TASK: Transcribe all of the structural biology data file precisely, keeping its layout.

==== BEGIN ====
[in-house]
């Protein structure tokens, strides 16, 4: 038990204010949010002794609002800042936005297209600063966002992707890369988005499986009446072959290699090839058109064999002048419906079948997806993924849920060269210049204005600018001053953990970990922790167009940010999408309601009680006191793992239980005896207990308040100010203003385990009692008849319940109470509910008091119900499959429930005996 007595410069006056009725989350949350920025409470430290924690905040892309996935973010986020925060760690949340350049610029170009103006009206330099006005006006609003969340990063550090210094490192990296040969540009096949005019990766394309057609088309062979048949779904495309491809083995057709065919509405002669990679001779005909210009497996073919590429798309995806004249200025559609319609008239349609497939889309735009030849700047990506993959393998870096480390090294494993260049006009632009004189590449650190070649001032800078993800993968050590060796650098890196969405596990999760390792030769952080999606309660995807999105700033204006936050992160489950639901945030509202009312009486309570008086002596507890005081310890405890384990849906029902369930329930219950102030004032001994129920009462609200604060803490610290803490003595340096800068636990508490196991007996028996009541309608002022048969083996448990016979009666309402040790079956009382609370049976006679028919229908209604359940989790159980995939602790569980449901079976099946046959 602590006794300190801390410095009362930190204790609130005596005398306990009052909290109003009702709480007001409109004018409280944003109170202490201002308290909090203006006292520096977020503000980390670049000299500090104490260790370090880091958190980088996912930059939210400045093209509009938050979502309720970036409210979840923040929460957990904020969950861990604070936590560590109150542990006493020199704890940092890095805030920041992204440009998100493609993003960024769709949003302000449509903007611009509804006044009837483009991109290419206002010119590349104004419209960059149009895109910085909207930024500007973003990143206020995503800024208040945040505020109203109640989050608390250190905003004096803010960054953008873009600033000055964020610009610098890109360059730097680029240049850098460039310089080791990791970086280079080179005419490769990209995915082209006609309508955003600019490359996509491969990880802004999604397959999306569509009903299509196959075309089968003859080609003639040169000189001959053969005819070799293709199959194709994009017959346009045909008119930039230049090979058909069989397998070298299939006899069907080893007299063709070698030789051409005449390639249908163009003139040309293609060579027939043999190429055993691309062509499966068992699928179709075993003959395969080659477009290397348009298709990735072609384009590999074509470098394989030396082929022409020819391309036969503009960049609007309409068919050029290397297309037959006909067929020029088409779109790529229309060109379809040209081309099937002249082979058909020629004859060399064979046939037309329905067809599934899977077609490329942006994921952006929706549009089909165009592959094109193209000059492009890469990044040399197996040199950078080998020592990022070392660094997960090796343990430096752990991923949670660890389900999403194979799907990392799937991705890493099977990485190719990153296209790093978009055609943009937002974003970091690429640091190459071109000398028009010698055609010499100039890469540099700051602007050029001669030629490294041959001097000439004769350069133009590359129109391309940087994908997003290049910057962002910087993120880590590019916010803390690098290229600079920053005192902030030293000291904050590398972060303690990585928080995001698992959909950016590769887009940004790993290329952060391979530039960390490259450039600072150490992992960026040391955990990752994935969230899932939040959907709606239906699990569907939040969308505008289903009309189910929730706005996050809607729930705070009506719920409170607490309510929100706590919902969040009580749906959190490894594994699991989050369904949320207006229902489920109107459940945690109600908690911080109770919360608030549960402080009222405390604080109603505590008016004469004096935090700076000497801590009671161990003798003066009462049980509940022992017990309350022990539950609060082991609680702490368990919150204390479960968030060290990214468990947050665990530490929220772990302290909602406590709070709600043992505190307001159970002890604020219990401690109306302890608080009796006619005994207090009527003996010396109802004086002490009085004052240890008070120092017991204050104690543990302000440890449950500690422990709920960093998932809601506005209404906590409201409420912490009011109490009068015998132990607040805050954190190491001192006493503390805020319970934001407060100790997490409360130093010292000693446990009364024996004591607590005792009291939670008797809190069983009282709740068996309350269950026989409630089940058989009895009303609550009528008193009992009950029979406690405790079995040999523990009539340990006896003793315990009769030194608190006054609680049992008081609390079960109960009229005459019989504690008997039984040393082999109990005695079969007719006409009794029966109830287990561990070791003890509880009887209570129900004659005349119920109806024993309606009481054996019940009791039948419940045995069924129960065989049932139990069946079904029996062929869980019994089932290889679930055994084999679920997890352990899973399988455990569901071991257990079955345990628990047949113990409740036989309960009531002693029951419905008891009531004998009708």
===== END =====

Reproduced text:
[in-house]
């Protein structure tokens, strides 16, 4: 038990204010949010002794609002800042936005297209600063966002992707890369988005499986009446072959290699090839058109064999002048419906079948997806993924849920060269210049204005600018001053953990970990922790167009940010999408309601009680006191793992239980005896207990308040100010203003385990009692008849319940109470509910008091119900499959429930005996 007595410069006056009725989350949350920025409470430290924690905040892309996935973010986020925060760690949340350049610029170009103006009206330099006005006006609003969340990063550090210094490192990296040969540009096949005019990766394309057609088309062979048949779904495309491809083995057709065919509405002669990679001779005909210009497996073919590429798309995806004249200025559609319609008239349609497939889309735009030849700047990506993959393998870096480390090294494993260049006009632009004189590449650190070649001032800078993800993968050590060796650098890196969405596990999760390792030769952080999606309660995807999105700033204006936050992160489950639901945030509202009312009486309570008086002596507890005081310890405890384990849906029902369930329930219950102030004032001994129920009462609200604060803490610290803490003595340096800068636990508490196991007996028996009541309608002022048969083996448990016979009666309402040790079956009382609370049976006679028919229908209604359940989790159980995939602790569980449901079976099946046959 602590006794300190801390410095009362930190204790609130005596005398306990009052909290109003009702709480007001409109004018409280944003109170202490201002308290909090203006006292520096977020503000980390670049000299500090104490260790370090880091958190980088996912930059939210400045093209509009938050979502309720970036409210979840923040929460957990904020969950861990604070936590560590109150542990006493020199704890940092890095805030920041992204440009998100493609993003960024769709949003302000449509903007611009509804006044009837483009991109290419206002010119590349104004419209960059149009895109910085909207930024500007973003990143206020995503800024208040945040505020109203109640989050608390250190905003004096803010960054953008873009600033000055964020610009610098890109360059730097680029240049850098460039310089080791990791970086280079080179005419490769990209995915082209006609309508955003600019490359996509491969990880802004999604397959999306569509009903299509196959075309089968003859080609003639040169000189001959053969005819070799293709199959194709994009017959346009045909008119930039230049090979058909069989397998070298299939006899069907080893007299063709070698030789051409005449390639249908163009003139040309293609060579027939043999190429055993691309062509499966068992699928179709075993003959395969080659477009290397348009298709990735072609384009590999074509470098394989030396082929022409020819391309036969503009960049609007309409068919050029290397297309037959006909067929020029088409779109790529229309060109379809040209081309099937002249082979058909020629004859060399064979046939037309329905067809599934899977077609490329942006994921952006929706549009089909165009592959094109193209000059492009890469990044040399197996040199950078080998020592990022070392660094997960090796343990430096752990991923949670660890389900999403194979799907990392799937991705890493099977990485190719990153296209790093978009055609943009937002974003970091690429640091190459071109000398028009010698055609010499100039890469540099700051602007050029001669030629490294041959001097000439004769350069133009590359129109391309940087994908997003290049910057962002910087993120880590590019916010803390690098290229600079920053005192902030030293000291904050590398972060303690990585928080995001698992959909950016590769887009940004790993290329952060391979530039960390490259450039600072150490992992960026040391955990990752994935969230899932939040959907709606239906699990569907939040969308505008289903009309189910929730706005996050809607729930705070009506719920409170607490309510929100706590919902969040009580749906959190490894594994699991989050369904949320207006229902489920109107459940945690109600908690911080109770919360608030549960402080009222405390604080109603505590008016004469004096935090700076000497801590009671161990003798003066009462049980509940022992017990309350022990539950609060082991609680702490368990919150204390479960968030060290990214468990947050665990530490929220772990302290909602406590709070709600043992505190307001159970002890604020219990401690109306302890608080009796006619005994207090009527003996010396109802004086002490009085004052240890008070120092017991204050104690543990302000440890449950500690422990709920960093998932809601506005209404906590409201409420912490009011109490009068015998132990607040805050954190190491001192006493503390805020319970934001407060100790997490409360130093010292000693446990009364024996004591607590005792009291939670008797809190069983009282709740068996309350269950026989409630089940058989009895009303609550009528008193009992009950029979406690405790079995040999523990009539340990006896003793315990009769030194608190006054609680049992008081609390079960109960009229005459019989504690008997039984040393082999109990005695079969007719006409009794029966109830287990561990070791003890509880009887209570129900004659005349119920109806024993309606009481054996019940009791039948419940045995069924129960065989049932139990069946079904029996062929869980019994089932290889679930055994084999679920997890352990899973399988455990569901071991257990079955345990628990047949113990409740036989309960009531002693029951419905008891009531004998009708």